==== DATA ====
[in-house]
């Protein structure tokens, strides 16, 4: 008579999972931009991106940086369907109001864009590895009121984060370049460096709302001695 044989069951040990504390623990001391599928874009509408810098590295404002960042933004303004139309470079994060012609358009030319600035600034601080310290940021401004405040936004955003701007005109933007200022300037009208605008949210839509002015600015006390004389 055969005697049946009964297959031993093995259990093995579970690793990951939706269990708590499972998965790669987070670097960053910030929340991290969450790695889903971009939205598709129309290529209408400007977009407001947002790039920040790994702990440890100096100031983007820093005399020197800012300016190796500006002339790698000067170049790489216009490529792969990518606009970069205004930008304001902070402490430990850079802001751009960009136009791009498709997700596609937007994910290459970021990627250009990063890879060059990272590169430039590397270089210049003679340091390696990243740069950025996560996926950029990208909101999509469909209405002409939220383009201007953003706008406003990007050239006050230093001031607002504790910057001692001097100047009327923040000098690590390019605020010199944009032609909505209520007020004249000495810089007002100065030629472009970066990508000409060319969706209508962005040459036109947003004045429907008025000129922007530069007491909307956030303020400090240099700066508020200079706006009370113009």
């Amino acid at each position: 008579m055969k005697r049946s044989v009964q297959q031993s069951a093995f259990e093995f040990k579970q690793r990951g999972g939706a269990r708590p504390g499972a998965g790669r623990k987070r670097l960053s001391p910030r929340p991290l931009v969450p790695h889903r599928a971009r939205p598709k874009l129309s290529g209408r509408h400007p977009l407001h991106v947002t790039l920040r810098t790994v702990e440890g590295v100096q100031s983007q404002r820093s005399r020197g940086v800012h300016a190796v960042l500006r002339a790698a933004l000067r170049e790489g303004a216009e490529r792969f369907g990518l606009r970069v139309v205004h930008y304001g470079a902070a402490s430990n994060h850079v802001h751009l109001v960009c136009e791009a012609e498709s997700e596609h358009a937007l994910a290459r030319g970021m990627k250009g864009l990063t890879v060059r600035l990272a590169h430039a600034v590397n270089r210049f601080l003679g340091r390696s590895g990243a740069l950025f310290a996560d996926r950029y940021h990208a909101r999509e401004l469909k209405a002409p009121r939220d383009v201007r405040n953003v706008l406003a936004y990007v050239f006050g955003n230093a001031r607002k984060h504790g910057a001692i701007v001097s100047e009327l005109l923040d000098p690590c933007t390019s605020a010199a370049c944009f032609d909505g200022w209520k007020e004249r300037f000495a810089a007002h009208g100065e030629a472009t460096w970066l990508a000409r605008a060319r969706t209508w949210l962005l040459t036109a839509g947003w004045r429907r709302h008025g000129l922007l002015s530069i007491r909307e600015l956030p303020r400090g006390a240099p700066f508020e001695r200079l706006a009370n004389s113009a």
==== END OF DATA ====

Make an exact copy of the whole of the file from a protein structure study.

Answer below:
[in-house]
């Protein structure tokens, strides 16, 4: 008579999972931009991106940086369907109001864009590895009121984060370049460096709302001695 044989069951040990504390623990001391599928874009509408810098590295404002960042933004303004139309470079994060012609358009030319600035600034601080310290940021401004405040936004955003701007005109933007200022300037009208605008949210839509002015600015006390004389 055969005697049946009964297959031993093995259990093995579970690793990951939706269990708590499972998965790669987070670097960053910030929340991290969450790695889903971009939205598709129309290529209408400007977009407001947002790039920040790994702990440890100096100031983007820093005399020197800012300016190796500006002339790698000067170049790489216009490529792969990518606009970069205004930008304001902070402490430990850079802001751009960009136009791009498709997700596609937007994910290459970021990627250009990063890879060059990272590169430039590397270089210049003679340091390696990243740069950025996560996926950029990208909101999509469909209405002409939220383009201007953003706008406003990007050239006050230093001031607002504790910057001692001097100047009327923040000098690590390019605020010199944009032609909505209520007020004249000495810089007002100065030629472009970066990508000409060319969706209508962005040459036109947003004045429907008025000129922007530069007491909307956030303020400090240099700066508020200079706006009370113009």
């Amino acid at each position: 008579m055969k005697r049946s044989v009964q297959q031993s069951a093995f259990e093995f040990k579970q690793r990951g999972g939706a269990r708590p504390g499972a998965g790669r623990k987070r670097l960053s001391p910030r929340p991290l931009v969450p790695h889903r599928a971009r939205p598709k874009l129309s290529g209408r509408h400007p977009l407001h991106v947002t790039l920040r810098t790994v702990e440890g590295v100096q100031s983007q404002r820093s005399r020197g940086v800012h300016a190796v960042l500006r002339a790698a933004l000067r170049e790489g303004a216009e490529r792969f369907g990518l606009r970069v139309v205004h930008y304001g470079a902070a402490s430990n994060h850079v802001h751009l109001v960009c136009e791009a012609e498709s997700e596609h358009a937007l994910a290459r030319g970021m990627k250009g864009l990063t890879v060059r600035l990272a590169h430039a600034v590397n270089r210049f601080l003679g340091r390696s590895g990243a740069l950025f310290a996560d996926r950029y940021h990208a909101r999509e401004l469909k209405a002409p009121r939220d383009v201007r405040n953003v706008l406003a936004y990007v050239f006050g955003n230093a001031r607002k984060h504790g910057a001692i701007v001097s100047e009327l005109l923040d000098p690590c933007t390019s605020a010199a370049c944009f032609d909505g200022w209520k007020e004249r300037f000495a810089a007002h009208g100065e030629a472009t460096w970066l990508a000409r605008a060319r969706t209508w949210l962005l040459t036109a839509g947003w004045r429907r709302h008025g000129l922007l002015s530069i007491r909307e600015l956030p303020r400090g006390a240099p700066f508020e001695r200079l706006a009370n004389s113009a």